Unlike magnetic sensors in conventional cubic magnetic loop antennae, magnetic sensor 200 comprises an approximately equal turns area in at least two of the plurality of substantially orthogonal windings in magnetic sensor 200. An approximately equal turns area in at least two of the plurality of orthogonal windings in magnetic sensor 200 provides an advantage of maintaining an equal number of turns wound around the turns area of each winding, which creates an approximately equal turns-area ratio in each of the two windings. This facilitates production of approximately balanced induced fields between each of the windings without requiring insertion of additional resistive elements. Of course, the mere presence of an additional resistive element associated with the winding does not remove a device from the scope of this invention, providing the device comprises a substantially equal turns area in at least two windings.

In operation, magnetic loop antenna 100 collects signals and prepares the collected signals for communication from magnetic loop antenna 100. Antenna 100 transmits the collected signals to devices remote from magnetic loop antenna 100. In this example, magnetic loop antenna 100 includes magnetic sensor 200 operable to collect at least sub-high frequency radio signals. Magnetic sensor 200 comprises at least two windings having substantially equal turns areas and, therefore, substantially equal turns-area ratios using approximately the same number of turns per winding.

Filter shield 250 is coupled to magnetic sensor 200 and operates to attenuate unwanted frequencies collected by magnetic sensor 200. Data collections unit 104 receives the desired frequency range of signals from magnetic sensor 200 and prepares the received signals for communication from magnetic loop antenna 100.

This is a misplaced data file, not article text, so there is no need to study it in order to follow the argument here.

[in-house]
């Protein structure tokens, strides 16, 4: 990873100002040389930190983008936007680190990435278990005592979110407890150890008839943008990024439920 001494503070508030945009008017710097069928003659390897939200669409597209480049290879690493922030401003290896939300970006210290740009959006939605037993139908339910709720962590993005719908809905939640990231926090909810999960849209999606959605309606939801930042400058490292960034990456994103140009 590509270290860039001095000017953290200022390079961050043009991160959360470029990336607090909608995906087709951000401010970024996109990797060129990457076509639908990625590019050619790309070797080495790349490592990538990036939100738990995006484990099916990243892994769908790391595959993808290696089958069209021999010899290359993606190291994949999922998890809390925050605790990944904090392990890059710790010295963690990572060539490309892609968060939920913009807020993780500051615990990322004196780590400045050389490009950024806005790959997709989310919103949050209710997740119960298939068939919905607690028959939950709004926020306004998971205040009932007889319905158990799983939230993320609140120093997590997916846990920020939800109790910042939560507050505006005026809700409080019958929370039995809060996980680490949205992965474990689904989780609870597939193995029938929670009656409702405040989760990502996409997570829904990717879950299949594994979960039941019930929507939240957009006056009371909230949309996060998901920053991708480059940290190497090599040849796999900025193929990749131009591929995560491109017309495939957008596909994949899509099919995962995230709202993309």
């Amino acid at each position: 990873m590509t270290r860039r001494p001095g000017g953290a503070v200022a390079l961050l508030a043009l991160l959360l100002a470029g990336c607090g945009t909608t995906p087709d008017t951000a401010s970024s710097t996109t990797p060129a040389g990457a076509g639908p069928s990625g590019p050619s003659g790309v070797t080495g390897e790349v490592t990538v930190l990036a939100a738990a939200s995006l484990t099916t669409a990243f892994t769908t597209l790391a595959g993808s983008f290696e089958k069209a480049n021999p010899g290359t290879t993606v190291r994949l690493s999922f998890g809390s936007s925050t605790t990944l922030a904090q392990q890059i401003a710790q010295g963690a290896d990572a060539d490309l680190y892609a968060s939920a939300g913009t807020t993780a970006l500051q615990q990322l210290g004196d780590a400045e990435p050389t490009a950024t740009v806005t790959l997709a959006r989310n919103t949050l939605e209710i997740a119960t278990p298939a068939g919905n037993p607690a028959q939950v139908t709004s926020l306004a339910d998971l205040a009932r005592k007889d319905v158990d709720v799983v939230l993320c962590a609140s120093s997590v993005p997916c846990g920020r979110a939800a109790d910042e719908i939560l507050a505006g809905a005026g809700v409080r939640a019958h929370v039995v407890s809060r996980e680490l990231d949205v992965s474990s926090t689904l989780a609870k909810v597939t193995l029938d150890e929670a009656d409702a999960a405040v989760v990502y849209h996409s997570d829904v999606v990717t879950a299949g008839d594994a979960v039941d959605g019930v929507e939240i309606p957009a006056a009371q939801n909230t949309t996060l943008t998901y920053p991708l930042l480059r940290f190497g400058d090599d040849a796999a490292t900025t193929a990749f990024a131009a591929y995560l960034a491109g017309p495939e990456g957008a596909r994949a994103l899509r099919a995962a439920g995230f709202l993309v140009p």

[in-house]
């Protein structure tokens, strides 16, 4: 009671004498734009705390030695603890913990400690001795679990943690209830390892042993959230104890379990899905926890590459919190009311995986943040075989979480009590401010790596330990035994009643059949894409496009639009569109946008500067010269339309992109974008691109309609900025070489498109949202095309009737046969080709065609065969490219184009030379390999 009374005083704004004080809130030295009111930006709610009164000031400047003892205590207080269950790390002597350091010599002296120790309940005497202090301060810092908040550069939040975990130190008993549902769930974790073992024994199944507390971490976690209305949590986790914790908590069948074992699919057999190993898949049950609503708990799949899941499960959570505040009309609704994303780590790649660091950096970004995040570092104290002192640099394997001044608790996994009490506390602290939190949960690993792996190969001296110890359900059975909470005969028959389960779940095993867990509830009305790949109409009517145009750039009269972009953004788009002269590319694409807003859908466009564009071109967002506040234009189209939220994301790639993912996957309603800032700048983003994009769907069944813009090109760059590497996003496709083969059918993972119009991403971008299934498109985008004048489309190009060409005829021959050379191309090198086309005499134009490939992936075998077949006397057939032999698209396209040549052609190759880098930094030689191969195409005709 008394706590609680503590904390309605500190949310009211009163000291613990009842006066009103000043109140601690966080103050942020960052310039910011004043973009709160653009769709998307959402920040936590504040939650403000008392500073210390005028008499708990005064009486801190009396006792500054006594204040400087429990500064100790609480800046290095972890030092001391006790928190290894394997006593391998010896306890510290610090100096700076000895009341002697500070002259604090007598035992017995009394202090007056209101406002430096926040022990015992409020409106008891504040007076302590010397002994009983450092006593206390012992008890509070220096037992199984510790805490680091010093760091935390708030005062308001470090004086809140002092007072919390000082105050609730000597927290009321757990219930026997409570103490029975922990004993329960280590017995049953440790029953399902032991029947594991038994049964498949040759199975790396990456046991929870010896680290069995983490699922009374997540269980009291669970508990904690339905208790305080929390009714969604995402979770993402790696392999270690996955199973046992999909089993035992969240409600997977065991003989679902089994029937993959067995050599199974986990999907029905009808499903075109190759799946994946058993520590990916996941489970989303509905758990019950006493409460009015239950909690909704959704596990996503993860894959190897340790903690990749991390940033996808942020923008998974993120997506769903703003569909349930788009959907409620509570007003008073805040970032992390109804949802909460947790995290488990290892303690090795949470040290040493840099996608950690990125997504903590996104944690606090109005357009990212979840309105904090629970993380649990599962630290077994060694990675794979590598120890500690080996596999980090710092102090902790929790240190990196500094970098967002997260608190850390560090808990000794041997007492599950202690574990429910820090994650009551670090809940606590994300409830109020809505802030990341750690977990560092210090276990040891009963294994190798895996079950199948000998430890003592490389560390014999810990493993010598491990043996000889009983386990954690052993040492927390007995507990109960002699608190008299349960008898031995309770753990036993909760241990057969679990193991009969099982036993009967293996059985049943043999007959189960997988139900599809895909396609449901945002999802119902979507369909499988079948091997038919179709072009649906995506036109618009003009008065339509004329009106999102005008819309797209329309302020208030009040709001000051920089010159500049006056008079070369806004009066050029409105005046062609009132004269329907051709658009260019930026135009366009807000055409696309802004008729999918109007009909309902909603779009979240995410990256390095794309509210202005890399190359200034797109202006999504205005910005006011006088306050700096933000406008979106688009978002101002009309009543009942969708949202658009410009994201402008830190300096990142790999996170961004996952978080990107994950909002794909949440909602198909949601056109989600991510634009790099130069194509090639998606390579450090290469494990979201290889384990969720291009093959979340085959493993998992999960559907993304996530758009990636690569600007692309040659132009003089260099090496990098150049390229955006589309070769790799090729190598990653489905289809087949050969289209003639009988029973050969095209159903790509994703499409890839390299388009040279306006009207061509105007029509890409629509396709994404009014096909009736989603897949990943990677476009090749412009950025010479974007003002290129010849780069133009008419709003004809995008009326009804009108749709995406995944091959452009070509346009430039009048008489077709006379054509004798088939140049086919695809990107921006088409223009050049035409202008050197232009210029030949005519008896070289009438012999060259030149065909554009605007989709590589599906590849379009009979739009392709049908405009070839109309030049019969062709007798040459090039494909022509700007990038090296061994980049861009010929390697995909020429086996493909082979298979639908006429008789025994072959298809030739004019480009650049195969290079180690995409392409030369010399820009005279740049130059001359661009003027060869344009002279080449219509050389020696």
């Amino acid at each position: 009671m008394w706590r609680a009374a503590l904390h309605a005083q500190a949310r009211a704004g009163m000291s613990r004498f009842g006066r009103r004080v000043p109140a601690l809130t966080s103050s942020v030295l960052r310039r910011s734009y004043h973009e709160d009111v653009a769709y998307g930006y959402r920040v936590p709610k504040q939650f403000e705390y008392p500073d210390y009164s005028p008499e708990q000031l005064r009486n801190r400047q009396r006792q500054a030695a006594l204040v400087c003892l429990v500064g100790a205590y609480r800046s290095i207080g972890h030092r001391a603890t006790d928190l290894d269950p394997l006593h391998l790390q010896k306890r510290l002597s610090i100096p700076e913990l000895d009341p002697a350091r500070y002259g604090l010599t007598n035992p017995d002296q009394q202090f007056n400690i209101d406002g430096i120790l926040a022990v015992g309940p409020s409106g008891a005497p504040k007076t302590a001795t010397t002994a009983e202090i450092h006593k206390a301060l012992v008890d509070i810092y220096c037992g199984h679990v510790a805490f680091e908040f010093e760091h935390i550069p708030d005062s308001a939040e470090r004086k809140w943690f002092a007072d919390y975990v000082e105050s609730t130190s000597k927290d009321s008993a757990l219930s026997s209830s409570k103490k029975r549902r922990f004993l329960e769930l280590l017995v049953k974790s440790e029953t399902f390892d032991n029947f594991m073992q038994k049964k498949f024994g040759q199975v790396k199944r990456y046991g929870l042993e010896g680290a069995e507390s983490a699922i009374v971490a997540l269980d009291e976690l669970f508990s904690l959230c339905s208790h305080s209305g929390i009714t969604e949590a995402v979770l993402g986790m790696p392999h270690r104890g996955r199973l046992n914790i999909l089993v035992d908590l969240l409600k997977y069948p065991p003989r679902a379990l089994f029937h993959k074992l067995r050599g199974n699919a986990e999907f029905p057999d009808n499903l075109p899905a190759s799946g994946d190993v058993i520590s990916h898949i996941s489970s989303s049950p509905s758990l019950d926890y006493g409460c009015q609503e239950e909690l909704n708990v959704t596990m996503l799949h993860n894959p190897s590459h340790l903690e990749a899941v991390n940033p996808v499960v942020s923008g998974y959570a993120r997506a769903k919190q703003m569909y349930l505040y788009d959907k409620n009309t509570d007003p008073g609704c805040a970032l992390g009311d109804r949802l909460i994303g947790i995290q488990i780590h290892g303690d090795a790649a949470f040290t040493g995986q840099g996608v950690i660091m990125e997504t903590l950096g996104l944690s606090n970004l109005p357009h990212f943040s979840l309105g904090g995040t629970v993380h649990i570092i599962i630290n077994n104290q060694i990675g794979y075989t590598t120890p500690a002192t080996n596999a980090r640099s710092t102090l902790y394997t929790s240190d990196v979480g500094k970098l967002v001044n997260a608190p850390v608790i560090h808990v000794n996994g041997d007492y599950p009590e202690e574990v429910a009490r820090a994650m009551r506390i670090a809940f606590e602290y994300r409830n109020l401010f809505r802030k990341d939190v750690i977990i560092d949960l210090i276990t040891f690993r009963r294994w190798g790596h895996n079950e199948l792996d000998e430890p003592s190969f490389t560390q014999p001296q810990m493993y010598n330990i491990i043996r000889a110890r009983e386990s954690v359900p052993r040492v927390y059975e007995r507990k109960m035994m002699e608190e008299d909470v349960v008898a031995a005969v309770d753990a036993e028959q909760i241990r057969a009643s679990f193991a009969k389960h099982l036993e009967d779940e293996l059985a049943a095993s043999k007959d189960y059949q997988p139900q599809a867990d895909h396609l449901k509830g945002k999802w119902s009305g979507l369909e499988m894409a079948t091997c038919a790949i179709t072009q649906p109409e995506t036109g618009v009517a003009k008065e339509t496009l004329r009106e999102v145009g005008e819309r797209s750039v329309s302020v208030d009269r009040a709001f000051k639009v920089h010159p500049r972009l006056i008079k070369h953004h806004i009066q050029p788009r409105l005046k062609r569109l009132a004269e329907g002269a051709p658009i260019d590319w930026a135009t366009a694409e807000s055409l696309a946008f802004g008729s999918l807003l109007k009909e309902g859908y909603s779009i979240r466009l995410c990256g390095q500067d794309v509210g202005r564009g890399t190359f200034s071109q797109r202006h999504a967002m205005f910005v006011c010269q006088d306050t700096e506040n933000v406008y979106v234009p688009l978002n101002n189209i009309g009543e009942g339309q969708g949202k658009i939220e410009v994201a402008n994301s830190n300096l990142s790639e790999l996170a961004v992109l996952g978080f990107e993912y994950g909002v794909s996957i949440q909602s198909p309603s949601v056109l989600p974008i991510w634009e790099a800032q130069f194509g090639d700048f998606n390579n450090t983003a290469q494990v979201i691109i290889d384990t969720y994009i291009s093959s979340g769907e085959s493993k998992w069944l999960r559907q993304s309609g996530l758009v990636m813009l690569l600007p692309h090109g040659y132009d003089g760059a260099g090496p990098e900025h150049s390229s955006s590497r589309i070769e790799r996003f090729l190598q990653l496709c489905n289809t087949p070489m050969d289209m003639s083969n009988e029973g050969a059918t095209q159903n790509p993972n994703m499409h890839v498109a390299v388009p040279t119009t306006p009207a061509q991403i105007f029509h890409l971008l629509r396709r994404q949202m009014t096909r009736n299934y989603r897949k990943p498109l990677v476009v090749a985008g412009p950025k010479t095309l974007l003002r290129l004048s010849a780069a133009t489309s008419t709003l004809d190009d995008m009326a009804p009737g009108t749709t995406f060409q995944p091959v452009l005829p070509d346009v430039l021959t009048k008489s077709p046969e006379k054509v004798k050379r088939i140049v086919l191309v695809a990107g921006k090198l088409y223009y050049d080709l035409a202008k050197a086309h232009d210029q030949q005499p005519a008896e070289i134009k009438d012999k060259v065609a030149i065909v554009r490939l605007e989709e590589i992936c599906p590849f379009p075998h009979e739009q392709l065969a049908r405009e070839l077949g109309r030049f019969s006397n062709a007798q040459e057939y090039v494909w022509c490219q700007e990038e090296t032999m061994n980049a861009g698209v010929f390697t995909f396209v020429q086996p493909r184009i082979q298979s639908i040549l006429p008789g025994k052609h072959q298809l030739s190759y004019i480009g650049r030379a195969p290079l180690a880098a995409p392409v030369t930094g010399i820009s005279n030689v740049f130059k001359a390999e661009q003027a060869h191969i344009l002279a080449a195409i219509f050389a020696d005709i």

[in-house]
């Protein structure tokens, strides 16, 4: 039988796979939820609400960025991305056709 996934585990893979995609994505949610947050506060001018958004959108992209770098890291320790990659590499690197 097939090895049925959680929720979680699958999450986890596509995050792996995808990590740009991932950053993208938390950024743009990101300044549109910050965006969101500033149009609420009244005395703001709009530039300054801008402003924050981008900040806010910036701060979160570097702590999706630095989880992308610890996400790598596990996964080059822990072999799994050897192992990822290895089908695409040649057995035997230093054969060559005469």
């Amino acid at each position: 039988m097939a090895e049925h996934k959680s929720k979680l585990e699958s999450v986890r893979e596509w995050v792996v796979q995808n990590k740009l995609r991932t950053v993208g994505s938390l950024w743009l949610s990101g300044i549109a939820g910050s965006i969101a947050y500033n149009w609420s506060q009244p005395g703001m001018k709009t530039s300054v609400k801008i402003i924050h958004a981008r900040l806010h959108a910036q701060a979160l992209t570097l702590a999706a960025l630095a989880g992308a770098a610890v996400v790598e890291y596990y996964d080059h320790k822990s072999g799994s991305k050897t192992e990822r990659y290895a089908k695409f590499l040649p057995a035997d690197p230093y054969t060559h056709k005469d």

In particular embodiments, magnetic loop antenna 100 communicates with one or more communications devices 102 over communications link 110. In some embodiments, magnetic loop antenna 100 operates to receive control signals through communications link 110 from communications device 102 and to affect the mode of operation of magnetic loop antenna 100.

FIG. 2 is an exploded view showing one exemplary method of forming a magnetic sensor, in this example magnetic sensor 200. Antenna 100 includes a three dimensional support structure 202 that directly or indirectly supports the windings of magnetic sensor 200. Support structure 202 may comprise for example a substantially cubic shape. Structures having an approximately cubic shape having dimensions within twenty percent of.one another are substantially cubic. Support structure 202 may comprise any material capable of supporting a winding strategy. For example, support structure 202 may comprise foam, styrofoam, or a skeleton structure forming an approximately cubic shape. To avoid interference with the windings, support structure 202 can be formed of or surrounded by a substantially non-conductive material.